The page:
Nick Patti didn’t watch college football growing up in New Jersey, but he distinctly remembers watching Kedon Slovis — as a true freshman at USC — step in once incumbent quarterback J.T. Daniels went down with an injury.
Patti wasn’t exactly a kid at that point, a redshirt freshman then, serving as Kenny Pickett’s backup, but he could definitely relate well. He was only a few weeks away from stepping into Pitt’s starting line against Delaware after all. It’s the dream that only those in his shoes could relate to.
“It’s funny, I got the chance to see a couple of (Slovis’s) games at USC, and I liked him a lot as a player,” Patti said. “I had a similar relationship because obviously J.T. Daniels got hurt and he went in, and I love to see that because I was behind Kenny at the time, and whenever someone gets hurt, obviously you feel bad for him, but when the guy comes in and does well, I have a relationship with that. It was cool to see, and he had a great year, and then I kinda didn’t see much of him.”
Slovis would go on to earn the starting spot at USC, excelling during the 2019 season, earning first-team All-Pac-12 honors in 2020 and suffering through an injury-plagued 2021 season. It was a very trying junior season for Slovis, dealing with head coach Clay Helton being fired after just a couple of games, a high-ranked backup nipping at his heels and injuries that forced him to miss the last couple of the games.
He entered the transfer portal last December, shortly after Lincoln Riley was named as USC’s new head coach, and a week later, he committed to Pitt. It was just before the 2021 Peach Bowl, Patti’s first start since he was watching Slovis emerge at USC, funnily enough, but he wasn’t focused on any of that. He just wanted to do his best in the Peach Bowl.
“I love the chance to prove that I’m going to be that guy, and that just speaks to my confidence, but I had an idea that we were gonna bring someone in, Kenny leaving and us being ACC champions, we’re a hot spot for people,” Patti said. “Especially for quarterbacks with how well we threw the ball year in our offense.”
Slovis arrived at Pitt as the No. 1 target from the transfer portal, arriving alongside new offensive coordinator Frank Cignetti Jr., and one of the very first people he heard from was Patti himself.
“Nick’s been awesome,” Slovis said. “I think when I committed, (Patti) sent me a text even before I committed, because coach told him, and he sent me a text right away. I met him on the first day. He’s been awesome, he’s an awesome guy to be around, and the room has been awesome to be around every day. Really all those guys in the room make it fun.”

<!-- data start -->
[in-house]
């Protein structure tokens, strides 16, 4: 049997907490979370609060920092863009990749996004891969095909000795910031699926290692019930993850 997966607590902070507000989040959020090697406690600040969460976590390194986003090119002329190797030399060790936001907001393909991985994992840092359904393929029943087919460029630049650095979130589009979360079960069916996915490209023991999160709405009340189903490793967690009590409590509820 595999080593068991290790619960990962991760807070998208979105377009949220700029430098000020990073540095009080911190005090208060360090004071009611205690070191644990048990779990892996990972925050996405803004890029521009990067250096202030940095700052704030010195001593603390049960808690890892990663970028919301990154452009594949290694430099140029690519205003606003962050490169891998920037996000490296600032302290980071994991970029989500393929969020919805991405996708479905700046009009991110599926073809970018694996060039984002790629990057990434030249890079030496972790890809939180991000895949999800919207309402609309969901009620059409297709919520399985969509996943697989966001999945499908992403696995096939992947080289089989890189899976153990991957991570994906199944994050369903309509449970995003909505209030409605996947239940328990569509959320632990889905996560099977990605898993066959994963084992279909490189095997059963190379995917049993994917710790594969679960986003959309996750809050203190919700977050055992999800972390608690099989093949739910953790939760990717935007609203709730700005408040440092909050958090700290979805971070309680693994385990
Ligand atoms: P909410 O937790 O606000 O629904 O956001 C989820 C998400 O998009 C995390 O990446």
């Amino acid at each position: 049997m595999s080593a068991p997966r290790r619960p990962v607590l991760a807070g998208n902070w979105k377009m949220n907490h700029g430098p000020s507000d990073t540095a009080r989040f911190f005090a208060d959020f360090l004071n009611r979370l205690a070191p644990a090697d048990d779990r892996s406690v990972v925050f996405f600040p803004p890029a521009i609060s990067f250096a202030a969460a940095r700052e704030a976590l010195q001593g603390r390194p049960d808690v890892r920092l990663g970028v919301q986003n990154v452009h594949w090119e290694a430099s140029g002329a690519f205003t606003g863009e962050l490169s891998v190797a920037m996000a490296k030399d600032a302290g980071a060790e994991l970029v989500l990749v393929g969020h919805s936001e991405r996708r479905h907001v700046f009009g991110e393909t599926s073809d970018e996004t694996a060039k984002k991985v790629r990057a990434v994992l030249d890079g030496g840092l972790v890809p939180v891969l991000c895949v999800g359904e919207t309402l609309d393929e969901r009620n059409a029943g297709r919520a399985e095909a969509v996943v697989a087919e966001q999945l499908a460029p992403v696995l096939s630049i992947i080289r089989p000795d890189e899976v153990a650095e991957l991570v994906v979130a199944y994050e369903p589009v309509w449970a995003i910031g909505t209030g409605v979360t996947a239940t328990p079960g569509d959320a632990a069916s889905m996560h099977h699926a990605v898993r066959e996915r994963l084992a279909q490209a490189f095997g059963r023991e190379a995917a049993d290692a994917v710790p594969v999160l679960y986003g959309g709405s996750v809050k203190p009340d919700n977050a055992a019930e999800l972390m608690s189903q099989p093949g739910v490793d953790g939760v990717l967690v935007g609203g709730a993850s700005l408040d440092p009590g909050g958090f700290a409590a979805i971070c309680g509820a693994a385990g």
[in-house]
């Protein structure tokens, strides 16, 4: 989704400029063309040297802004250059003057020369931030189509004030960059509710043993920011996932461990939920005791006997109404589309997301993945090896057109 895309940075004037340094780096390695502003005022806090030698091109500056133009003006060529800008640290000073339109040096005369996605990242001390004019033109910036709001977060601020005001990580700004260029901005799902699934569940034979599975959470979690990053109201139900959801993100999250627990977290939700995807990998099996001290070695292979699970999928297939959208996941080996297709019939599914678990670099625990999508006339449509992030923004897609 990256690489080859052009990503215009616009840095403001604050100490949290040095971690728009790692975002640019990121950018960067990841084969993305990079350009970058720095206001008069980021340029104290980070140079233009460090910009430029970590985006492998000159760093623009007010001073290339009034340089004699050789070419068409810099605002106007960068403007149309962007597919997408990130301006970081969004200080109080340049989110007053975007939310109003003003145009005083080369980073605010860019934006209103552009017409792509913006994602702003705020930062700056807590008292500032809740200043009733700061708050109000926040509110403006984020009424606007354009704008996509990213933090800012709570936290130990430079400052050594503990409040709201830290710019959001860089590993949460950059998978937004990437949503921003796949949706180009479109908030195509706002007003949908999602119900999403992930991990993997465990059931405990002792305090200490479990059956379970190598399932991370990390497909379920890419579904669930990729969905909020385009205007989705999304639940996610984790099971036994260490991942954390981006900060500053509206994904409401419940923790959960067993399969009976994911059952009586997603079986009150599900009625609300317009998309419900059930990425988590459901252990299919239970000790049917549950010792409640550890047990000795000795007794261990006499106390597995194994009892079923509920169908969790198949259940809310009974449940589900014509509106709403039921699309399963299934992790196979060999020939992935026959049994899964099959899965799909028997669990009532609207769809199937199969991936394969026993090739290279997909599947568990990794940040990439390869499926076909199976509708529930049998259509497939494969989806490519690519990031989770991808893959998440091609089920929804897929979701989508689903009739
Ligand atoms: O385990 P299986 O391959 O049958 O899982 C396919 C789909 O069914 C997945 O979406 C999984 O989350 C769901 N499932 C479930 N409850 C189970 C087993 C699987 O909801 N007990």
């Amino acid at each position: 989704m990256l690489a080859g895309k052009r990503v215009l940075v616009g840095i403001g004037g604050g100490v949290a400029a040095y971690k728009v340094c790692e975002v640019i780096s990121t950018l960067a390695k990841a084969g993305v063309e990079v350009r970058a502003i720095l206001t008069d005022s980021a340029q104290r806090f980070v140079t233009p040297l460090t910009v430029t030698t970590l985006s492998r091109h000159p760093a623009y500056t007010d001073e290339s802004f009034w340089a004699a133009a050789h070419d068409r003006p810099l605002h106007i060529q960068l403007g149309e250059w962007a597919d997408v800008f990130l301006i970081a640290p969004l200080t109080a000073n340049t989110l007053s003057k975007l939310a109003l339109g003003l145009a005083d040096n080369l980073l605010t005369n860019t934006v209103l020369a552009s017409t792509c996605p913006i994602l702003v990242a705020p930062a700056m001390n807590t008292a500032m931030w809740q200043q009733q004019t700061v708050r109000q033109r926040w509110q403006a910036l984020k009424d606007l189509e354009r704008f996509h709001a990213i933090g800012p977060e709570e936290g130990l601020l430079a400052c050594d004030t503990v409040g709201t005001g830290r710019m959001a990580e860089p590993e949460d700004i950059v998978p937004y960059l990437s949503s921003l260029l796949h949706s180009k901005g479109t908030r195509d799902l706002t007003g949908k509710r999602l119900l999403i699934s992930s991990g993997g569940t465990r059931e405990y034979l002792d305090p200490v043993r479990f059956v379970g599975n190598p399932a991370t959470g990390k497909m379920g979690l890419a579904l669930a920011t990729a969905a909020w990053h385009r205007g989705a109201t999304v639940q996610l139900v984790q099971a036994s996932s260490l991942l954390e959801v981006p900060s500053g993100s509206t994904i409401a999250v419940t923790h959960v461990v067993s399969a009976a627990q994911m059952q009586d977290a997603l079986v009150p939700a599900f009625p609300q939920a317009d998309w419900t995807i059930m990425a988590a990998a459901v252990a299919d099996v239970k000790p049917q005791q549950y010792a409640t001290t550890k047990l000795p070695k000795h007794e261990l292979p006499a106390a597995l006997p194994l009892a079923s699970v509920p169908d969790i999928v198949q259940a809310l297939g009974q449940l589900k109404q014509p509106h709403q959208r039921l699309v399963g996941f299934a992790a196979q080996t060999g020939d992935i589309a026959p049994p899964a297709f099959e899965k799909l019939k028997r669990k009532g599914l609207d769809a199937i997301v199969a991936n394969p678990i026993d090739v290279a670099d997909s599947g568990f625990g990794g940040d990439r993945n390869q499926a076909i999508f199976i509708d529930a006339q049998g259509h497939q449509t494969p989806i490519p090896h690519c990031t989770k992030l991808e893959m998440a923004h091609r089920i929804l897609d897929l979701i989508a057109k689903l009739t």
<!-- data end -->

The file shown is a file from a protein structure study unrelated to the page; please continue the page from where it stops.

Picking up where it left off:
With the arrival of a transfer quarterback, the one replacing Patti’s best friend of literal years, he hoped it would be someone who was friendly. Obviously, he wanted to have a good relationship with whoever it was, regardless of the on-field aspect.
“When (Slovis) transferred in, I got to know him, he’s an awesome guy,” Patti said. “It’s been fun being in the room with him. All my friends left in the quarterback room, Kenny, Davis (Beville) and Joey (Yellen) left, still have Eli (Kosanovich), Jake Frantl and Nate (Yarnell) in there, who we have a good relationship with, but he was more of the same.”
Patti has been at Pitt through the entirety of Pickett’s career, not really having the chance to rise to the top, but Slovis has experienced the dual-sided blade that is a quarterback’s room. He emerged from Daniels’ shadow as a true freshman to earn the starting spot and excel, but he also experienced the struggles that allowed his own backup to step into the spotlight and garner those whispers. It wasn’t always comfortable at USC, but that isn’t the case now.
“Obviously, the quarterback position, only one guy plays, and I’ve been in other situations where it’s definitely been awkward, but that’s not really the situation here,” Slovis said. “Especially going through competition, the guys have been awesome.”
In fact, through the half year that Slovis has been at Pitt, he’s adapted to the system but also adapted to the room itself. Beville and Yellen have left, but the duo of himself and Patti have been a constant. Only one can start, obviously, but that hasn’t stopped a good relationship from forming between Pitt’s two quarterbacks.
“We really just collaborate a lot,” Slovis said. “It’s a new offense for both of us, for all the guys in the room, so when something comes up, it’s nice to kind of talk it through with other guys. There’s a lot of conversation with the coaches, but there’s a lot of down time, so I think a lot of that stuff allows you to talk to the other guys and say, ‘Hey, man, what do you think about this? What did you see here when I ran this?’ And you find more times than not, you’re kinda seeing it the same way.”
In today’s age of college football, it’s uncommon for players of any position to find common ground in an open competition, let alone a quarterback battle. Patti could resent Slovis as the newcomer who hasn’t earned his rite of passage in the program, and Slovis could look down upon Patti as the lowly backup, but it’s clear that the pair has the utmost respect for the other.
“I have a lot of respect for him, we’ve talked, and he has a lot of respect for me,” Patti said. “We know that the best guy is going to play, so if he’s better than me in this camp, I have a lot of respect for him because I feel comfortable with the way I’m playing. I’m playing at a high level, and I know he is too.”
The quarterback competition, which has continued from the spring, is up in the air. Pat Narduzzi wants one of the two to emerge as such a strong option that there’s no doubt as to who serves as the starting quarterback in 2022. But Patti feels as though his style matches Slovis’s pretty well.
“I think we’re both confident in our ability to throw,” Patti said. “I think I run a little bit more than he does, but he’s still mobile. We have similar play styles.”